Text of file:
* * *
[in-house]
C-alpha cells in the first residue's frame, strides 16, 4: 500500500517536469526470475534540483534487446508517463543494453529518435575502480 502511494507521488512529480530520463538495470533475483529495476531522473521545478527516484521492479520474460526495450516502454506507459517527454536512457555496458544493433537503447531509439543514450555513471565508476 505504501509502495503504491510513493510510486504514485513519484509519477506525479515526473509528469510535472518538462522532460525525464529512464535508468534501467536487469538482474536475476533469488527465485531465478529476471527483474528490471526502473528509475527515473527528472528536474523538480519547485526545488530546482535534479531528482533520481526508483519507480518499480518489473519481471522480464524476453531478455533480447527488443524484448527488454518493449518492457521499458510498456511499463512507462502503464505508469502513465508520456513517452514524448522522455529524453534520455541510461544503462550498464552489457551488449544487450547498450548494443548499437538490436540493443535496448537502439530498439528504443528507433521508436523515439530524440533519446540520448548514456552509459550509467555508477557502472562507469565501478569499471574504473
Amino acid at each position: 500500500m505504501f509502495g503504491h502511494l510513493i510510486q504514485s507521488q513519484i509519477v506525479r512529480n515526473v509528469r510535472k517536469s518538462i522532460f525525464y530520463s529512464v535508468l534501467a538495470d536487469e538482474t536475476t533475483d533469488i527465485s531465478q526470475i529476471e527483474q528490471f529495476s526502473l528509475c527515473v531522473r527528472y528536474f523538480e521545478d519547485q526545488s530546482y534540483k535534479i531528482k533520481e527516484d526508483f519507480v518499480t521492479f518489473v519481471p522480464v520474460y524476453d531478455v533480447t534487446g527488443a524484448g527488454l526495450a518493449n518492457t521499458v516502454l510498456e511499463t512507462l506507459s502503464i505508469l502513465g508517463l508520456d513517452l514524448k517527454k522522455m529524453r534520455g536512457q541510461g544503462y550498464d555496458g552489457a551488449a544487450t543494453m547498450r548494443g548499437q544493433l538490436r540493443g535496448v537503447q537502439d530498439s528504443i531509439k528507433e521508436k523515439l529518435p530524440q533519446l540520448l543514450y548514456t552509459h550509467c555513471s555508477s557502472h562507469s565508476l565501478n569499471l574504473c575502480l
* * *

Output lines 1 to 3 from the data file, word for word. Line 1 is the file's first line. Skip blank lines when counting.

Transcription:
[in-house]
C-alpha cells in the first residue's frame, strides 16, 4: 500500500517536469526470475534540483534487446508517463543494453529518435575502480 502511494507521488512529480530520463538495470533475483529495476531522473521545478527516484521492479520474460526495450516502454506507459517527454536512457555496458544493433537503447531509439543514450555513471565508476 505504501509502495503504491510513493510510486504514485513519484509519477506525479515526473509528469510535472518538462522532460525525464529512464535508468534501467536487469538482474536475476533469488527465485531465478529476471527483474528490471526502473528509475527515473527528472528536474523538480519547485526545488530546482535534479531528482533520481526508483519507480518499480518489473519481471522480464524476453531478455533480447527488443524484448527488454518493449518492457521499458510498456511499463512507462502503464505508469502513465508520456513517452514524448522522455529524453534520455541510461544503462550498464552489457551488449544487450547498450548494443548499437538490436540493443535496448537502439530498439528504443528507433521508436523515439530524440533519446540520448548514456552509459550509467555508477557502472562507469565501478569499471574504473
Amino acid at each position: 500500500m505504501f509502495g503504491h502511494l510513493i510510486q504514485s507521488q513519484i509519477v506525479r512529480n515526473v509528469r510535472k517536469s518538462i522532460f525525464y530520463s529512464v535508468l534501467a538495470d536487469e538482474t536475476t533475483d533469488i527465485s531465478q526470475i529476471e527483474q528490471f529495476s526502473l528509475c527515473v531522473r527528472y528536474f523538480e521545478d519547485q526545488s530546482y534540483k535534479i531528482k533520481e527516484d526508483f519507480v518499480t521492479f518489473v519481471p522480464v520474460y524476453d531478455v533480447t534487446g527488443a524484448g527488454l526495450a518493449n518492457t521499458v516502454l510498456e511499463t512507462l506507459s502503464i505508469l502513465g508517463l508520456d513517452l514524448k517527454k522522455m529524453r534520455g536512457q541510461g544503462y550498464d555496458g552489457a551488449a544487450t543494453m547498450r548494443g548499437q544493433l538490436r540493443g535496448v537503447q537502439d530498439s528504443i531509439k528507433e521508436k523515439l529518435p530524440q533519446l540520448l543514450y548514456t552509459h550509467c555513471s555508477s557502472h562507469s565508476l565501478n569499471l574504473c575502480l